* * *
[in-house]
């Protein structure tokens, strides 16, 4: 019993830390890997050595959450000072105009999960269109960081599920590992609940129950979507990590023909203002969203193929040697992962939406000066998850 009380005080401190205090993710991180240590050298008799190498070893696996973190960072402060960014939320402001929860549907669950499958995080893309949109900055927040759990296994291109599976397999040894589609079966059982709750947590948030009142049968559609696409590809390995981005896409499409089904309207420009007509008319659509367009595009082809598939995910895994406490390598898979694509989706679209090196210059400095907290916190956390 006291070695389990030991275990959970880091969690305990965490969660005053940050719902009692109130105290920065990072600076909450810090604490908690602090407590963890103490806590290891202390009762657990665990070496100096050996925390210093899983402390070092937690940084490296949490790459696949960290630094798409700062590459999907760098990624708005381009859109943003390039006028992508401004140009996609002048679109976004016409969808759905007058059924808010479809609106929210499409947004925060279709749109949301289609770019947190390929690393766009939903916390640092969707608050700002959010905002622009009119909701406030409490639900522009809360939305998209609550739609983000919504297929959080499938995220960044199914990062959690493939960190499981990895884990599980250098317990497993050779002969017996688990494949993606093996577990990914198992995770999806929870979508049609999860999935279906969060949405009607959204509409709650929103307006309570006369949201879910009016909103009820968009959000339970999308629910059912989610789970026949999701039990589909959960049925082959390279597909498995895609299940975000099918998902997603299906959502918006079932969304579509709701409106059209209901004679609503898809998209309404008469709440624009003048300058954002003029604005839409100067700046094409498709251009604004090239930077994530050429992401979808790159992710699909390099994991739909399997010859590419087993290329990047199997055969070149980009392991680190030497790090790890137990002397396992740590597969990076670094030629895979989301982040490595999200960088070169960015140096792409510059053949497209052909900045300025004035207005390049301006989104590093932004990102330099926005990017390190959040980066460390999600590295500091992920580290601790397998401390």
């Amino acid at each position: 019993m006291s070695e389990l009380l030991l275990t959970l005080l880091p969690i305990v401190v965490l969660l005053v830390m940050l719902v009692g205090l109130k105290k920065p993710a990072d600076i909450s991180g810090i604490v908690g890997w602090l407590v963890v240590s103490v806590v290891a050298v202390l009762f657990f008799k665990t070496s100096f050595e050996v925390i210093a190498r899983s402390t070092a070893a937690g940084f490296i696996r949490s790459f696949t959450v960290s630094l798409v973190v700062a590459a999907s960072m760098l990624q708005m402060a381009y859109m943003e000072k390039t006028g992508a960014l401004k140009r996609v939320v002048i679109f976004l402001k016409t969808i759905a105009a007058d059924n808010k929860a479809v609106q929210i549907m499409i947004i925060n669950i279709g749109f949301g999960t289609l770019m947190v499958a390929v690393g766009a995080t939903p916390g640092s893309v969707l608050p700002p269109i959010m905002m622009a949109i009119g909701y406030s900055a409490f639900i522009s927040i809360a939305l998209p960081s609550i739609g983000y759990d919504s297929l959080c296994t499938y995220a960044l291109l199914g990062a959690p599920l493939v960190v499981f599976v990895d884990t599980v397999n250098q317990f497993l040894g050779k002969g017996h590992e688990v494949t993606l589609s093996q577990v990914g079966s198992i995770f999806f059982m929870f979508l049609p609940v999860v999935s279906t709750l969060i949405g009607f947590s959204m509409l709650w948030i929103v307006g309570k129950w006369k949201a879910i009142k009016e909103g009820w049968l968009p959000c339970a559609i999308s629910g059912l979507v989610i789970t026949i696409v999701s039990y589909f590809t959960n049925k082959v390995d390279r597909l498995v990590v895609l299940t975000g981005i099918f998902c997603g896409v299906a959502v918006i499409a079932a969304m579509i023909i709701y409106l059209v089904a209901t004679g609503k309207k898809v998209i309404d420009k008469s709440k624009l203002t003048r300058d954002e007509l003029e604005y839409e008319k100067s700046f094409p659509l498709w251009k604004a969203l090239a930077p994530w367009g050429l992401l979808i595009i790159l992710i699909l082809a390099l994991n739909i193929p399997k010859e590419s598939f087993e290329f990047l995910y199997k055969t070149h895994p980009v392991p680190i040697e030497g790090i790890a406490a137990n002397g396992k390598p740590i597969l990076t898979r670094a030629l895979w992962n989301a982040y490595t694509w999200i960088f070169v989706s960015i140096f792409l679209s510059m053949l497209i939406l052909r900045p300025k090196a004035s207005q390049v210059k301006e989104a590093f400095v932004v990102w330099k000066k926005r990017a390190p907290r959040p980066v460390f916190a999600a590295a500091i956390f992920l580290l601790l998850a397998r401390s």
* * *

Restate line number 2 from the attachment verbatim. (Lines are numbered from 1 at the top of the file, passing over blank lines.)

């Protein structure tokens, strides 16, 4: 019993830390890997050595959450000072105009999960269109960081599920590992609940129950979507990590023909203002969203193929040697992962939406000066998850 009380005080401190205090993710991180240590050298008799190498070893696996973190960072402060960014939320402001929860549907669950499958995080893309949109900055927040759990296994291109599976397999040894589609079966059982709750947590948030009142049968559609696409590809390995981005896409499409089904309207420009007509008319659509367009595009082809598939995910895994406490390598898979694509989706679209090196210059400095907290916190956390 006291070695389990030991275990959970880091969690305990965490969660005053940050719902009692109130105290920065990072600076909450810090604490908690602090407590963890103490806590290891202390009762657990665990070496100096050996925390210093899983402390070092937690940084490296949490790459696949960290630094798409700062590459999907760098990624708005381009859109943003390039006028992508401004140009996609002048679109976004016409969808759905007058059924808010479809609106929210499409947004925060279709749109949301289609770019947190390929690393766009939903916390640092969707608050700002959010905002622009009119909701406030409490639900522009809360939305998209609550739609983000919504297929959080499938995220960044199914990062959690493939960190499981990895884990599980250098317990497993050779002969017996688990494949993606093996577990990914198992995770999806929870979508049609999860999935279906969060949405009607959204509409709650929103307006309570006369949201879910009016909103009820968009959000339970999308629910059912989610789970026949999701039990589909959960049925082959390279597909498995895609299940975000099918998902997603299906959502918006079932969304579509709701409106059209209901004679609503898809998209309404008469709440624009003048300058954002003029604005839409100067700046094409498709251009604004090239930077994530050429992401979808790159992710699909390099994991739909399997010859590419087993290329990047199997055969070149980009392991680190030497790090790890137990002397396992740590597969990076670094030629895979989301982040490595999200960088070169960015140096792409510059053949497209052909900045300025004035207005390049301006989104590093932004990102330099926005990017390190959040980066460390999600590295500091992920580290601790397998401390």